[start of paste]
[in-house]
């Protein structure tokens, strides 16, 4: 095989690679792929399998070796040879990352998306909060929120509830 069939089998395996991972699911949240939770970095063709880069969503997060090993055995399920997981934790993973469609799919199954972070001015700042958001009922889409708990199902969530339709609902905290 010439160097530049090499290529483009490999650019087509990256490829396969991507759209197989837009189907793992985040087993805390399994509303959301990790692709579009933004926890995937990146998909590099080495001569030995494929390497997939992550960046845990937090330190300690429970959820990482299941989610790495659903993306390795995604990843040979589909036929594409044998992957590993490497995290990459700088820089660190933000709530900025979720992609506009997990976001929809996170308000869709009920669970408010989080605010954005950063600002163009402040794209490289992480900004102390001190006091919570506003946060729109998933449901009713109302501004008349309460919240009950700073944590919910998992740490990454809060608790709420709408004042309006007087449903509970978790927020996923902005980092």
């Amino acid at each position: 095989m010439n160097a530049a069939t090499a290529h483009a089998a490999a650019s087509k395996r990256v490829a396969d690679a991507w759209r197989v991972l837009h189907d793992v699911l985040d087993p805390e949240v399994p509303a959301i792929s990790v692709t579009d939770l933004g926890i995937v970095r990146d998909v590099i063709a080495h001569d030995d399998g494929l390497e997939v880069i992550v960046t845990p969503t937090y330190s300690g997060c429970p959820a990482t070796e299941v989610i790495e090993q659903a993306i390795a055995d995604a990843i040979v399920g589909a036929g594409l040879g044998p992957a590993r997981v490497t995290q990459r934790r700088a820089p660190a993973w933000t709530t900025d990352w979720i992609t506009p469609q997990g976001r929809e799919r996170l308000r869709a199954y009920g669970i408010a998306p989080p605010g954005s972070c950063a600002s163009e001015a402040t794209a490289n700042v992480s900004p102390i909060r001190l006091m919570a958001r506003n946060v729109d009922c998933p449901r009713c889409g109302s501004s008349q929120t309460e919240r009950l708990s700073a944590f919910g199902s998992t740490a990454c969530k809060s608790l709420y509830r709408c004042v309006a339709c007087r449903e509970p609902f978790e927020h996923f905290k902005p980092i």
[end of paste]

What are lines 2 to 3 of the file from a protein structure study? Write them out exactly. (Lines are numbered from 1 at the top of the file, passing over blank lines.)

């Protein structure tokens, strides 16, 4: 095989690679792929399998070796040879990352998306909060929120509830 069939089998395996991972699911949240939770970095063709880069969503997060090993055995399920997981934790993973469609799919199954972070001015700042958001009922889409708990199902969530339709609902905290 010439160097530049090499290529483009490999650019087509990256490829396969991507759209197989837009189907793992985040087993805390399994509303959301990790692709579009933004926890995937990146998909590099080495001569030995494929390497997939992550960046845990937090330190300690429970959820990482299941989610790495659903993306390795995604990843040979589909036929594409044998992957590993490497995290990459700088820089660190933000709530900025979720992609506009997990976001929809996170308000869709009920669970408010989080605010954005950063600002163009402040794209490289992480900004102390001190006091919570506003946060729109998933449901009713109302501004008349309460919240009950700073944590919910998992740490990454809060608790709420709408004042309006007087449903509970978790927020996923902005980092």
């Amino acid at each position: 095989m010439n160097a530049a069939t090499a290529h483009a089998a490999a650019s087509k395996r990256v490829a396969d690679a991507w759209r197989v991972l837009h189907d793992v699911l985040d087993p805390e949240v399994p509303a959301i792929s990790v692709t579009d939770l933004g926890i995937v970095r990146d998909v590099i063709a080495h001569d030995d399998g494929l390497e997939v880069i992550v960046t845990p969503t937090y330190s300690g997060c429970p959820a990482t070796e299941v989610i790495e090993q659903a993306i390795a055995d995604a990843i040979v399920g589909a036929g594409l040879g044998p992957a590993r997981v490497t995290q990459r934790r700088a820089p660190a993973w933000t709530t900025d990352w979720i992609t506009p469609q997990g976001r929809e799919r996170l308000r869709a199954y009920g669970i408010a998306p989080p605010g954005s972070c950063a600002s163009e001015a402040t794209a490289n700042v992480s900004p102390i909060r001190l006091m919570a958001r506003n946060v729109d009922c998933p449901r009713c889409g109302s501004s008349q929120t309460e919240r009950l708990s700073a944590f919910g199902s998992t740490a990454c969530k809060s608790l709420y509830r709408c004042v309006a339709c007087r449903e509970p609902f978790e927020h996923f905290k902005p980092i």